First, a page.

Tag Archive for: Gary Carroll

Wren’s Breath is impressive at Naas

Wren’s Breath showed an impressive turn of foot to come from last to first and win the Yeomanstown Stud Irish EBF Stakes at Naas.

Henry de Bromhead’s three-year-old filly, who is blind in one eye, was second on her debut just 11 days earlier yet overcame her inexperience in superb style to claim this Listed prize over six furlongs in the hands of Gary Carroll.

The field split into groups from the start, with Dancin Inthestreet leading on the far side and More Beautiful prominent nearer the stands.

Wren’s Breath (17-2) was in the nearside group but was last of all with two furlongs to runs as the 13-strong field stretched out across the entire course.

The daughter of Elzaam hit top gear as they met the rising ground, and finished so strongly she was three-quarters of a length ahead of More Beautiful at the line – with favourite Teresa Mendoza two lengths away in third.

Carroll said: “She did that nicely. It was a big ask for her second run in a Listed race.

“She’s a filly that is blind in one eye – and when I was behind horses, till halfway, I wasn’t going anywhere.

“I’d say her spatial awareness with one eye is not great. But when I got out and got a bit of daylight she picked up very well and got to the line strong.

“She’s a nice filly – (and) there is more black-type to be got with her. I’d say she’ll learn to sprint, sharpen up, and make into a nice filly.”

Ladies Church ran out a ready winner of the Arqana Irish EBF Marwell Stakes, for trainer Johnny Murtagh.

The daughter of Churchill got off the mark on her second start at Tipperary three weeks ago, and stepped up on that effort to stamp her authority in this Listed contest over five furlongs.

Karl Burke’s British raider Sophie’s Star ploughed a lone furrow on the near side from the start, with the other five runners staying towards the centre of the course.

Pennine Hills took those along, but Ladies Church travelled well behind her before being unleashed by Ben Coen. The 3-1 chance asserted in the final furlong to score by two and a quarter lengths from Pennine Hills. Sophie’s Star stuck on to claim third place.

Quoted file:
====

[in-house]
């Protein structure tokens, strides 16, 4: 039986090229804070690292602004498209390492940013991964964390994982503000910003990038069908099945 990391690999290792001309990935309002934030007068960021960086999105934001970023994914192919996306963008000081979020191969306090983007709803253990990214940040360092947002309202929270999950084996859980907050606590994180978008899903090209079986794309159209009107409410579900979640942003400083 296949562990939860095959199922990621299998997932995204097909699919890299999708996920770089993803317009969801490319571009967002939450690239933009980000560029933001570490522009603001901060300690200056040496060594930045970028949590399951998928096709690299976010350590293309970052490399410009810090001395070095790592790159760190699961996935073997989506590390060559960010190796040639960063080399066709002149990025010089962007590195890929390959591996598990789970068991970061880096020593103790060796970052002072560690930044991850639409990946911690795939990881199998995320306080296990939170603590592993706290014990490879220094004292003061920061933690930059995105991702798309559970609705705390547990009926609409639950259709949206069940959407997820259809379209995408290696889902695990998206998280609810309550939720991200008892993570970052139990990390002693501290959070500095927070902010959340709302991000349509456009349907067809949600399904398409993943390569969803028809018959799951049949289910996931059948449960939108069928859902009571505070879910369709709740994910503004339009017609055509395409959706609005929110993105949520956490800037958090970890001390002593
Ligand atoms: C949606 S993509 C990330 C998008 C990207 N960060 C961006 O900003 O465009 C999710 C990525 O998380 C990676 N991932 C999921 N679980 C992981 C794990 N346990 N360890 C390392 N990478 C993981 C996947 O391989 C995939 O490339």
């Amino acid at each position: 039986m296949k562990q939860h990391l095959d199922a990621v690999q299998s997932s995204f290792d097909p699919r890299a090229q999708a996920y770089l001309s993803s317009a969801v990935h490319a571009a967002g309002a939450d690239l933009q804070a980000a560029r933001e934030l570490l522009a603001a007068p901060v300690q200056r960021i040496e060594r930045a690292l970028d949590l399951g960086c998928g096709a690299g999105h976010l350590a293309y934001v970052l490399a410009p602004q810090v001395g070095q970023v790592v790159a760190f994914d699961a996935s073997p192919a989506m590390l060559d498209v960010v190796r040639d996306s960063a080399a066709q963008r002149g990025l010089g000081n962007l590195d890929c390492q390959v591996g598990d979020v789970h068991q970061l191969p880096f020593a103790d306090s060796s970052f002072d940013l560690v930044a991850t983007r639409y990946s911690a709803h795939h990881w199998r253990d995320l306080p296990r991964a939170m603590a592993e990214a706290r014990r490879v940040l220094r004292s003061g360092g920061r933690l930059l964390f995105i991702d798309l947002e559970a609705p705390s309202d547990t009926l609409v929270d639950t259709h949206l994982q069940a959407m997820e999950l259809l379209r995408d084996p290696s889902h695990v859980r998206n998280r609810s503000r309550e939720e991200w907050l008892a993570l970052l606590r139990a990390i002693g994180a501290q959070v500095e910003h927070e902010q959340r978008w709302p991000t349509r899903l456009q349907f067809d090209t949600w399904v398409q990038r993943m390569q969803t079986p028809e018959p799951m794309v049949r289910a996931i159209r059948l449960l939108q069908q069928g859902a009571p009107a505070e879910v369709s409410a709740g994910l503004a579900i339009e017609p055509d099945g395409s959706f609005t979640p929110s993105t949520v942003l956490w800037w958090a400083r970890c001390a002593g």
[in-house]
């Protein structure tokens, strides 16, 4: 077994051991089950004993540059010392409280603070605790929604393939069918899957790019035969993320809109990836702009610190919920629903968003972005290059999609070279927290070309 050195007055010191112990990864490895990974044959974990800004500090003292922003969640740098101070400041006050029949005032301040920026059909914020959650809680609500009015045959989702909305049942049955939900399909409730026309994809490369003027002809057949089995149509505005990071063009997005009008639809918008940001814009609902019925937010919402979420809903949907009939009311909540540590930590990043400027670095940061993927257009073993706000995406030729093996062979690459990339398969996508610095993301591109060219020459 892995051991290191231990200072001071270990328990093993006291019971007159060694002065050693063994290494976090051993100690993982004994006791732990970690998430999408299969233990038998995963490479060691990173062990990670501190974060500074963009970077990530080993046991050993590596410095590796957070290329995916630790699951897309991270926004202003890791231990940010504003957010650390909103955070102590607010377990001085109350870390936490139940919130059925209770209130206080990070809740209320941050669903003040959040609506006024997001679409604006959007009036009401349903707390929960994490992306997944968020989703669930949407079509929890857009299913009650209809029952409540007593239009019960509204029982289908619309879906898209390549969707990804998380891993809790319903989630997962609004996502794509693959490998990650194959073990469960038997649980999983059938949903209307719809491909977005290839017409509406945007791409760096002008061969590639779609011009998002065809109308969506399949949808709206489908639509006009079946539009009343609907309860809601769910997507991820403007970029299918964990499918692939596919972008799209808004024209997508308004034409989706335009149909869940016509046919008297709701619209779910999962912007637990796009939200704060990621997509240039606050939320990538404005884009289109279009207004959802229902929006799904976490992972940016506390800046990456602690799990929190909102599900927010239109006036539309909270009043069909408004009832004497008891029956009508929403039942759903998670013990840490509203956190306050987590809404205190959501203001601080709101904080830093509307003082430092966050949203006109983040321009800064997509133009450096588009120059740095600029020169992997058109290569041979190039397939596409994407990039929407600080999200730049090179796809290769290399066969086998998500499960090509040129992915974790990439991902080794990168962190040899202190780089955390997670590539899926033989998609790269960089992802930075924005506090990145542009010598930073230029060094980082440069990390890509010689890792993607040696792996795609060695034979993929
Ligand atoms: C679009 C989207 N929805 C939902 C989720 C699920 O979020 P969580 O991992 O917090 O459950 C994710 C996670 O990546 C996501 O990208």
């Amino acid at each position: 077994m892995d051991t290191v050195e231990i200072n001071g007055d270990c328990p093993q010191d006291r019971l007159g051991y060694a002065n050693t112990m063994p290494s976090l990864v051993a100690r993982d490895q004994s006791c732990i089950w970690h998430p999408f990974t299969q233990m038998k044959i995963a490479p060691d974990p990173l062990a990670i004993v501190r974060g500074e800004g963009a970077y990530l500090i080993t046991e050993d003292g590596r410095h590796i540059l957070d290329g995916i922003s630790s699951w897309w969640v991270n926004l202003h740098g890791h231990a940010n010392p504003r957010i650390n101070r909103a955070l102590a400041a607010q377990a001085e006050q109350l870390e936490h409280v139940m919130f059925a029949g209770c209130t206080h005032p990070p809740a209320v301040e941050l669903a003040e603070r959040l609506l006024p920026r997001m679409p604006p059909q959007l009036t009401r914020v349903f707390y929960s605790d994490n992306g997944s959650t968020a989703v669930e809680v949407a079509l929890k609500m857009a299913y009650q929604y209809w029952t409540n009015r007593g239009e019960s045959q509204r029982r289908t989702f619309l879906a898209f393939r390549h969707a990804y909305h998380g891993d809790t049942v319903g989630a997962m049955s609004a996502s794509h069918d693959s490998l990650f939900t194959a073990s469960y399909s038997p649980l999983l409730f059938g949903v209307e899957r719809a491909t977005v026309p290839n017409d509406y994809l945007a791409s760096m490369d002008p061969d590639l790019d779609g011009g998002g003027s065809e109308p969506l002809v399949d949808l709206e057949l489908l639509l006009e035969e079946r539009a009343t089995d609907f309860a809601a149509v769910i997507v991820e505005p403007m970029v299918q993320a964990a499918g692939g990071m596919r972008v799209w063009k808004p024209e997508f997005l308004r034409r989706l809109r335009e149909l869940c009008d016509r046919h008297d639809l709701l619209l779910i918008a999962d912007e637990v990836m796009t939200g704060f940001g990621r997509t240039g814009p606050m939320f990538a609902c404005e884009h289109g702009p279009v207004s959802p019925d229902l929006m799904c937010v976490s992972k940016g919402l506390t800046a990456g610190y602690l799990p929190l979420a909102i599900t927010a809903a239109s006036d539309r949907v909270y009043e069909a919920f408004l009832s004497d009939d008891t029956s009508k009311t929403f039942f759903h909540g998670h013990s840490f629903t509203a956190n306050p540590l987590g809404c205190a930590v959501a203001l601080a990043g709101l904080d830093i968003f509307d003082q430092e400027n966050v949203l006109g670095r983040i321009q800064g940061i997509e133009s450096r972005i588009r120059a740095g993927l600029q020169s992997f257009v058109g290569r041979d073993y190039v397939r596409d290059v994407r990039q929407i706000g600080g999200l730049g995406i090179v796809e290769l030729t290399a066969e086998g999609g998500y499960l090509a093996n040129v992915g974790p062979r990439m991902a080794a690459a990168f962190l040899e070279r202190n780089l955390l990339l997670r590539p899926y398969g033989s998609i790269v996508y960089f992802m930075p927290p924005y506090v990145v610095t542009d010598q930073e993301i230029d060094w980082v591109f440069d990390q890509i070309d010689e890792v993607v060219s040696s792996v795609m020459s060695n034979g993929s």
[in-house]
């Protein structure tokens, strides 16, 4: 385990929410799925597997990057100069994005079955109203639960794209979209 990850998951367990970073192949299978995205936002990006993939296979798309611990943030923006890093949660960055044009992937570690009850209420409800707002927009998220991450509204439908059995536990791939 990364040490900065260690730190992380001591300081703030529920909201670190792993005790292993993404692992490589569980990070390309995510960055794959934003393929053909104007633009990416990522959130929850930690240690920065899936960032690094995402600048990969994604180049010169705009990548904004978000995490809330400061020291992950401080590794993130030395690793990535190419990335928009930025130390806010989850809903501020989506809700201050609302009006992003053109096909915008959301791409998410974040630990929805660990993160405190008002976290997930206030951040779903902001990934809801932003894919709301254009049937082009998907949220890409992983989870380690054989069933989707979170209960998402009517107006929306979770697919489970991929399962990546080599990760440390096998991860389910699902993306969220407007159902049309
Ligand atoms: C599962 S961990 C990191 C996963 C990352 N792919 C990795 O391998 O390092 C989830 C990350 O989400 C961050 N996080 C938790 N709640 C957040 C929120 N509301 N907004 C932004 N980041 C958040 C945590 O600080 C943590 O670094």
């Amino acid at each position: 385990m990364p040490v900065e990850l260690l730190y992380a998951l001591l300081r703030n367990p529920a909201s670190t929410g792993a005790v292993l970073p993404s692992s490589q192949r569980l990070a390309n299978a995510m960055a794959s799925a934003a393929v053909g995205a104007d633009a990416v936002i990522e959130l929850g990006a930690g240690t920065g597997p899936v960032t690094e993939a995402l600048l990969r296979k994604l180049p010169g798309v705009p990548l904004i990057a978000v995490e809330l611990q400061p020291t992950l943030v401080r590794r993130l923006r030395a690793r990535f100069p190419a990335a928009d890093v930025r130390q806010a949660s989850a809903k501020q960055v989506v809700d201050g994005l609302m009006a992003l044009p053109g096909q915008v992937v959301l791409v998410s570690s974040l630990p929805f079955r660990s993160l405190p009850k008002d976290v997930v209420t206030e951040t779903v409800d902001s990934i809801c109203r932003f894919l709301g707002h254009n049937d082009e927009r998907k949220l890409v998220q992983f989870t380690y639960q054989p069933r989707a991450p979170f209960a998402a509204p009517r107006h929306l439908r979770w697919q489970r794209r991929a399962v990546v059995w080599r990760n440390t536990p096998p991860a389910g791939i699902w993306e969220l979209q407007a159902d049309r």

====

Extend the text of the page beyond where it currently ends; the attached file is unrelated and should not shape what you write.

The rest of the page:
Coen said: “She was very good. Mark (Dobbin) is a new owner, and I’m delighted to get one for him – he’s invested a lot into Irish racing.

“She’s improved again from Tipperary. I think she’ll get six and I like her – I think she’s smart.

“She picked up, then idled a bit when she got there. I think she’s good – and she can only get better as well.”

Recurrent Dream made a bright start to his career with a smooth success in the Irish Stallion Farms EBF Maiden – which opened the evening card.

Produced on the outside to challenge, the 13-8 favourite led half a furlong from home in the hands of Colin Keane to score by a length and three-quarters from Gwan So, for trainer Ger Lyons.

Shane Lyons, assistant to his brother, said: “We’re absolutely delighted with that.

“Vincent (Gaul, owner) had his full-brother Indicative Vote last year, and he’s also by Elzaam. We’ve been very lucky with Elzaam, and so has Vincent.

“He ran in this race to get him ready for the Ballyhane Stakes (at Naas on August 2). The way he did it there, he’s going the right way.

“He’s a lovely horse – we thought the trip would be below his best today, and he would lack experience, but he showed he’s a nice horse.

“He won with his ears pricked. He’s a big baby, and there is a lot of improvement in him. We look forward to getting him home now and see how much he improves.”

Cheveley Park then Breeders’ Cup the plan for Quick Suzy

Quick Suzy is likely to head for the Cheveley Park Stakes next before heading out to Del Mar for the Breeders’ Cup.

Bought by Eclipse Thoroughbred Partners in a sale facilitated by bloodstock agent Joseph Burke, the daughter of Profitable is to stay with Gavin Cromwell for the rest of the year.

Quick Suzy, bought after winning her maiden by over five lengths at the Curragh, had finished second in a Group Three at Naas in soft ground prior to winning the Queen Mary under Gary Carroll.

“Eclipse are about 10 years old and Aron Wellman is the president. This is the first horse-in-training deal I’ve been involved with although a couple of years ago I offered him Princess Yaiza, coincidently also trained by Gavin,” said Burke.

“I hadn’t seen anything good enough for the next few years, then this filly came along. A friend of mine bought her for her previous owners. I couldn’t really offer her to a syndicate like Eclipse without some form in the book.

“When she won at the Curragh I was wondering whether she’d stay six furlongs or not, but Gary knew. He’d told the previous owners one day after getting off her that she was a machine.

“Given what she achieved there I thought she’d be good enough for Eclipse and they got the deal done. The next logical race was the one at Naas and it almost worked out perfectly, she just got caught out in soft ground on a stiff track.

“She got black type and kept the dream alive, had she not achieved that I fear we could have been waving bye bye to her and she’d have been off to America – which is fair enough. To be honest if she’d won she may have ended up in the Albany. It was quite clear afterwards the Queen Mary was her race.”